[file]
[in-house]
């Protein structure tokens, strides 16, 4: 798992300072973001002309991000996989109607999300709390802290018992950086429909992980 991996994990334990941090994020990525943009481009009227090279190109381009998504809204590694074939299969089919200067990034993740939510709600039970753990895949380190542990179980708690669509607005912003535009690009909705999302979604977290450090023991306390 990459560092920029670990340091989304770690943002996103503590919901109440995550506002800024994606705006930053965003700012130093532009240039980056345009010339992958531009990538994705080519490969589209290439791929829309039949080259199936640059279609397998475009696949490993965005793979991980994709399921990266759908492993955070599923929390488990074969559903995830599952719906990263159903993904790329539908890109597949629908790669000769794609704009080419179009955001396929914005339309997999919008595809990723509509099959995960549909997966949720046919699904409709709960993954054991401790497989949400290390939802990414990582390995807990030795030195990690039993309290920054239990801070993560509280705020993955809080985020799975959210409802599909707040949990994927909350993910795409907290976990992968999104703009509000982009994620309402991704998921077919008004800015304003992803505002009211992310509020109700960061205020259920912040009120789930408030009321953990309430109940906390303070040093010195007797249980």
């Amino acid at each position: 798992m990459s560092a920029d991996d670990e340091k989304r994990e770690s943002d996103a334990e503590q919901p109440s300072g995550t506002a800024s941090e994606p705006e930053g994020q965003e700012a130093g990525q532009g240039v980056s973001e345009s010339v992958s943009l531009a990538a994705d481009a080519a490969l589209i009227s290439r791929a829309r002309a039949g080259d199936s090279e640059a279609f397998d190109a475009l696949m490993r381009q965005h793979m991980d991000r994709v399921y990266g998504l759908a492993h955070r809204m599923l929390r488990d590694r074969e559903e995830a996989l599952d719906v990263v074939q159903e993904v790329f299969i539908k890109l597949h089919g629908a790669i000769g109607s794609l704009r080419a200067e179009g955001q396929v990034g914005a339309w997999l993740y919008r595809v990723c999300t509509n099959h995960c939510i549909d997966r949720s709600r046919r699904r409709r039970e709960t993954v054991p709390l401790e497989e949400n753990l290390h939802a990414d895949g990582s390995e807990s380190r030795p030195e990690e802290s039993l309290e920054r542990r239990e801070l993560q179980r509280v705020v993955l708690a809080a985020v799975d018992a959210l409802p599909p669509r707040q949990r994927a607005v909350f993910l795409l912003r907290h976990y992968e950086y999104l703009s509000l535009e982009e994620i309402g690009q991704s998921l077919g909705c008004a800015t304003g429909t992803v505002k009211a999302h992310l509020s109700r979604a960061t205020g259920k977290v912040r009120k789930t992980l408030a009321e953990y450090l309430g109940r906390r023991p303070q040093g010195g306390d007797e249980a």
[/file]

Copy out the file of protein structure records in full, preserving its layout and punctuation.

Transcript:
[in-house]
């Protein structure tokens, strides 16, 4: 798992300072973001002309991000996989109607999300709390802290018992950086429909992980 991996994990334990941090994020990525943009481009009227090279190109381009998504809204590694074939299969089919200067990034993740939510709600039970753990895949380190542990179980708690669509607005912003535009690009909705999302979604977290450090023991306390 990459560092920029670990340091989304770690943002996103503590919901109440995550506002800024994606705006930053965003700012130093532009240039980056345009010339992958531009990538994705080519490969589209290439791929829309039949080259199936640059279609397998475009696949490993965005793979991980994709399921990266759908492993955070599923929390488990074969559903995830599952719906990263159903993904790329539908890109597949629908790669000769794609704009080419179009955001396929914005339309997999919008595809990723509509099959995960549909997966949720046919699904409709709960993954054991401790497989949400290390939802990414990582390995807990030795030195990690039993309290920054239990801070993560509280705020993955809080985020799975959210409802599909707040949990994927909350993910795409907290976990992968999104703009509000982009994620309402991704998921077919008004800015304003992803505002009211992310509020109700960061205020259920912040009120789930408030009321953990309430109940906390303070040093010195007797249980």
């Amino acid at each position: 798992m990459s560092a920029d991996d670990e340091k989304r994990e770690s943002d996103a334990e503590q919901p109440s300072g995550t506002a800024s941090e994606p705006e930053g994020q965003e700012a130093g990525q532009g240039v980056s973001e345009s010339v992958s943009l531009a990538a994705d481009a080519a490969l589209i009227s290439r791929a829309r002309a039949g080259d199936s090279e640059a279609f397998d190109a475009l696949m490993r381009q965005h793979m991980d991000r994709v399921y990266g998504l759908a492993h955070r809204m599923l929390r488990d590694r074969e559903e995830a996989l599952d719906v990263v074939q159903e993904v790329f299969i539908k890109l597949h089919g629908a790669i000769g109607s794609l704009r080419a200067e179009g955001q396929v990034g914005a339309w997999l993740y919008r595809v990723c999300t509509n099959h995960c939510i549909d997966r949720s709600r046919r699904r409709r039970e709960t993954v054991p709390l401790e497989e949400n753990l290390h939802a990414d895949g990582s390995e807990s380190r030795p030195e990690e802290s039993l309290e920054r542990r239990e801070l993560q179980r509280v705020v993955l708690a809080a985020v799975d018992a959210l409802p599909p669509r707040q949990r994927a607005v909350f993910l795409l912003r907290h976990y992968e950086y999104l703009s509000l535009e982009e994620i309402g690009q991704s998921l077919g909705c008004a800015t304003g429909t992803v505002k009211a999302h992310l509020s109700r979604a960061t205020g259920k977290v912040r009120k789930t992980l408030a009321e953990y450090l309430g109940r906390r023991p303070q040093g010195g306390d007797e249980a």